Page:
Posted by: Colin Steele
Colin Steele, EMC, Hewlett-Packard, VMware
At this month’s New England VMware User Group meeting, an attendee told me about a conversation he’d had with an EMC higher-up. The topic turned to VMware, and the EMC executive said something like, “We thought it would be a good investment, but we had no idea it would turn into this!”
Back in 2003, when the acquisition happened, VMware was only four years old, and server virtualization was still a fringe technology. Just check out this CNET story on EMC’s VMware acquisition: It describes VMware as “a start-up that sells software to make servers more flexible” and doesn’t even mention the word “virtualization” until the fifth paragraph.
Now virtualization is one of the hottest IT markets, and VMware is its leader, with nearly $3 billion in annual revenue and a yearly conference that drew 14,000 people. So why would EMC want to get rid of VMware? Or why would VMware want to get rid of its core virtualization business?
That’s what two observers have suggested in recent blog posts.
(Wardley, a former executive at open source vendor Canonical, also writes that “a dominant position in the enterprise is no guarantee for future success” and cites Novell’s demise as an example. But everybody was talking about that when Hyper-V came out three years ago, and it hasn’t exactly proven to be true in the virtualization market.)
Sure, KVM has drawn some interest from the open source community, but VMware users aren’t ditching vSphere and flocking to Red Hat Enterprise Virtualization en masse. And virtualization is an underlying component of cloud infrastructures, among organizations that build private clouds and providers that host public clouds. Wardley says it’s a “misconceived” notion that virtualization is necessary for cloud computing, and while he’s technically right, the cloud market is by and large relying on virtualization.
Even if you agree with Wardley and think open source virtualization and non-virtualized cloud computing will take down VMware’s core business, there’s still the issue of timing. As GigaOm’s Derrick Harris wrote in response to Wardley’s blog post:
VMware itself acknowledges that platforms are the future — thus its heavy activity building out its SpringSource business — but the last time I asked someone from VMware what the timeline for such a transition is, I heard it would be about 10 years. … And with estimates that server virtualization isn’t really close to peaking in terms of adoption, there’s still a lot of money for VMware to make.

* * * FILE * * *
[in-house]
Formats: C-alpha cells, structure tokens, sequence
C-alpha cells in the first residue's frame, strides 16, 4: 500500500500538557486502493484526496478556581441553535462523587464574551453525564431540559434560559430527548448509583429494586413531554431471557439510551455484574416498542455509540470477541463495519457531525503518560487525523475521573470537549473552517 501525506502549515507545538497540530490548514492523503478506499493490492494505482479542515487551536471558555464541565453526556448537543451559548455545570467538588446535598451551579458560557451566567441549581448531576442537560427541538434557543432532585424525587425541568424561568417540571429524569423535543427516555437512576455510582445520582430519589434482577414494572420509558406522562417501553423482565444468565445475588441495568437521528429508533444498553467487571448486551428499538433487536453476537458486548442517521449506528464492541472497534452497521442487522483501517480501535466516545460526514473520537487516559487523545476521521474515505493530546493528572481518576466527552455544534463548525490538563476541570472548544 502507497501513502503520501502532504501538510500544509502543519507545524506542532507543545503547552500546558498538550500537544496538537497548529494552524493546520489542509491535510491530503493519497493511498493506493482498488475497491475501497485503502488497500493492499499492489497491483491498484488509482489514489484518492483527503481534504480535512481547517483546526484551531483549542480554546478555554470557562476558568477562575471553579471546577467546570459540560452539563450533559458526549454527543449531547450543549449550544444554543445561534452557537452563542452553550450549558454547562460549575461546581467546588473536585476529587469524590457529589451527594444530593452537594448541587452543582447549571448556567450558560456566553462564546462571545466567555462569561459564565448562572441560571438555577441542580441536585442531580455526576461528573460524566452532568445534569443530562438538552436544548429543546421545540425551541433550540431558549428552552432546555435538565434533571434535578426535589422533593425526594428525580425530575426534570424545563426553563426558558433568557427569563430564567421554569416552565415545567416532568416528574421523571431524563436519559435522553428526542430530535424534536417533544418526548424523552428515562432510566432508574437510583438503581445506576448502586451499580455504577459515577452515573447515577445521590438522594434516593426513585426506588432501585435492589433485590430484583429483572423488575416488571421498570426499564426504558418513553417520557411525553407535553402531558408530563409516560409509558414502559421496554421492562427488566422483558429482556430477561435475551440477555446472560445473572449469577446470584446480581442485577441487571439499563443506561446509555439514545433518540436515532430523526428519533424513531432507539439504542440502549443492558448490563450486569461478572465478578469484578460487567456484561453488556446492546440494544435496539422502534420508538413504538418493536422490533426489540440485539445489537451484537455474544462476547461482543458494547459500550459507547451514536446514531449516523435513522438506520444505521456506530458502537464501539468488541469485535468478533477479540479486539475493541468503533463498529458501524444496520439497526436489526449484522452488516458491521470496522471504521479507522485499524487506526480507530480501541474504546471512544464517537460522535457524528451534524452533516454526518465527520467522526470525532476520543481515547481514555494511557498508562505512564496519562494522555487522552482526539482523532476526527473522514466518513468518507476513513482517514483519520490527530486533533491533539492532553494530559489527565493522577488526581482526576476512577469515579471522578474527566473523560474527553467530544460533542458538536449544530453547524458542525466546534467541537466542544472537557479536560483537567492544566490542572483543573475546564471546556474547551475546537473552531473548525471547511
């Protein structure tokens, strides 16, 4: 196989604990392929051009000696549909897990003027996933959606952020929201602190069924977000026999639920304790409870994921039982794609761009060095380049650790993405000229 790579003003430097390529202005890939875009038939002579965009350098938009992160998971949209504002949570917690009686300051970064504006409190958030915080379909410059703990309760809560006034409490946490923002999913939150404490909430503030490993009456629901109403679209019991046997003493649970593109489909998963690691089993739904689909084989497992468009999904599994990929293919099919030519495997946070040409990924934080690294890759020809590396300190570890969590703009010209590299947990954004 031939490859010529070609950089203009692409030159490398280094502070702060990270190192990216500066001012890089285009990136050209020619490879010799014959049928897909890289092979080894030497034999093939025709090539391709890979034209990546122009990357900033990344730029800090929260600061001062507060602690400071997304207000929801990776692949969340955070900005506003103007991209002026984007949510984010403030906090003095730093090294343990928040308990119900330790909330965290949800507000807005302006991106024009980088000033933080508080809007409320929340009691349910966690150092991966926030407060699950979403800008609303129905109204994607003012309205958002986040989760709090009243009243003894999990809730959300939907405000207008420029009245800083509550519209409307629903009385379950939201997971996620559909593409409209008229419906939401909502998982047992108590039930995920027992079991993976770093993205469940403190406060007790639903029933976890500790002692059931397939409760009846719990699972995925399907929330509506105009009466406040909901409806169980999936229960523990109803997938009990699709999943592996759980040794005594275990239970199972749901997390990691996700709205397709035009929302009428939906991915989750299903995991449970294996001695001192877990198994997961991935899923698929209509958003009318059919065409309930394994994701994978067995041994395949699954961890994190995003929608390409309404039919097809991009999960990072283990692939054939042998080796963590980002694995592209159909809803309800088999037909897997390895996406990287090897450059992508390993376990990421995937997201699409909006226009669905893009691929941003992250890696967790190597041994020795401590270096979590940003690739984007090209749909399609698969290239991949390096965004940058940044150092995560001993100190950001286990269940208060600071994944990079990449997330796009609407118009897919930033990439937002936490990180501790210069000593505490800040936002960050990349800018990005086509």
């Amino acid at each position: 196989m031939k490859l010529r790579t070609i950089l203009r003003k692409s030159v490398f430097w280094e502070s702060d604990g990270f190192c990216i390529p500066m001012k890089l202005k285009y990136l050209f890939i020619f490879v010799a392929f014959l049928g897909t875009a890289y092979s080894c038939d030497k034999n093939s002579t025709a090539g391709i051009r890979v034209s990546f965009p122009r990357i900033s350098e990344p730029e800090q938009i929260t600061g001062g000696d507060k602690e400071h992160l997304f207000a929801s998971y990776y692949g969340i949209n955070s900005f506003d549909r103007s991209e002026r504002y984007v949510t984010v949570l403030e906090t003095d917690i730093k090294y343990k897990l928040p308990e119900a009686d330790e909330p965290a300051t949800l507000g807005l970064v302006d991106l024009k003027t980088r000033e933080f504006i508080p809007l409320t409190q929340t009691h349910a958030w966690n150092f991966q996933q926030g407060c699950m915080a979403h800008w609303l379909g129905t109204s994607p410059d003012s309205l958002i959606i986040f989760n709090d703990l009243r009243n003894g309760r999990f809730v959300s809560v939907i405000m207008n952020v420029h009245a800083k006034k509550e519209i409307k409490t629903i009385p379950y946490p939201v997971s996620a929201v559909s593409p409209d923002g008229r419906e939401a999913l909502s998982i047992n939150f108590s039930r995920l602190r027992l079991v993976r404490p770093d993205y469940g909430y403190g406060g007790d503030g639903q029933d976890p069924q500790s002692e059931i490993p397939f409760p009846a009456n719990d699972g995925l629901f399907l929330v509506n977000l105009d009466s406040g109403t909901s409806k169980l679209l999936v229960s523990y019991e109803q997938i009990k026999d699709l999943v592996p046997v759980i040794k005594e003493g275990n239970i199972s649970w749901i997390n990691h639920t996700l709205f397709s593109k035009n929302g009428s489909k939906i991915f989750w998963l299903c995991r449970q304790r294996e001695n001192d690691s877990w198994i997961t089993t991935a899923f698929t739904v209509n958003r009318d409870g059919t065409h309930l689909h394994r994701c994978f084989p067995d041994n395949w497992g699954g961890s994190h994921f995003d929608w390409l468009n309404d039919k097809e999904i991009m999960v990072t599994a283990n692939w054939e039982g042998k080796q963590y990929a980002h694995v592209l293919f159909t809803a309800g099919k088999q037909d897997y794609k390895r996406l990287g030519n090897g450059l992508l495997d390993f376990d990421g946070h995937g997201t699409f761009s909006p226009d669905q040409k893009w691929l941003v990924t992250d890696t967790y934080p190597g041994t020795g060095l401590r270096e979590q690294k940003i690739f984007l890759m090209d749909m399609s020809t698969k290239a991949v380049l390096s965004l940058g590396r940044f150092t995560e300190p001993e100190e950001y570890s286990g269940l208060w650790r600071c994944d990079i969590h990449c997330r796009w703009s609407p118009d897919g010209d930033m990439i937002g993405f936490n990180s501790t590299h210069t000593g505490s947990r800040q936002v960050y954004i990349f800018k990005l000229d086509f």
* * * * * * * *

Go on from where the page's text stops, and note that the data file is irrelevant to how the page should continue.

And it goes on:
So let’s just say VMware is holding on to its virtualization business for the foreseeable future. There’s still the question of whether EMC will hold on to VMware. One person who sees the possibility of a sale is Software Advice consultant Christopher Baum, who has identified VMware as a potential Hewlett-Packard acquisition target. He writes:
In the grey area between glass rooms and cloud computing is virtualization. VMWare supplies software that makes a single physical server appear to be several virtual servers. Virtualization can increase security and ease management for individual applications or user classes. The firm would be a good candidate for HP this year.
Nothing Baum says is incorrect, but it’s definitely not complete. VMware would be a good candidate for lots of vendors to acquire — if it were for sale, which it’s not. Any server, storage or infrastructure vendor would love to own the most dominant company in the virtualization market.
I’m not saying things can’t eventually change. The Roman Empire fell, General Motors filed for bankruptcy and Foreigner went from selling out arenas to playing at VMworld. One day a time will come when virtualization isn’t a hot market and VMware isn’t the top dog. But until that time comes, EMC isn’t selling VMware, and VMware isn’t selling its virtualization business.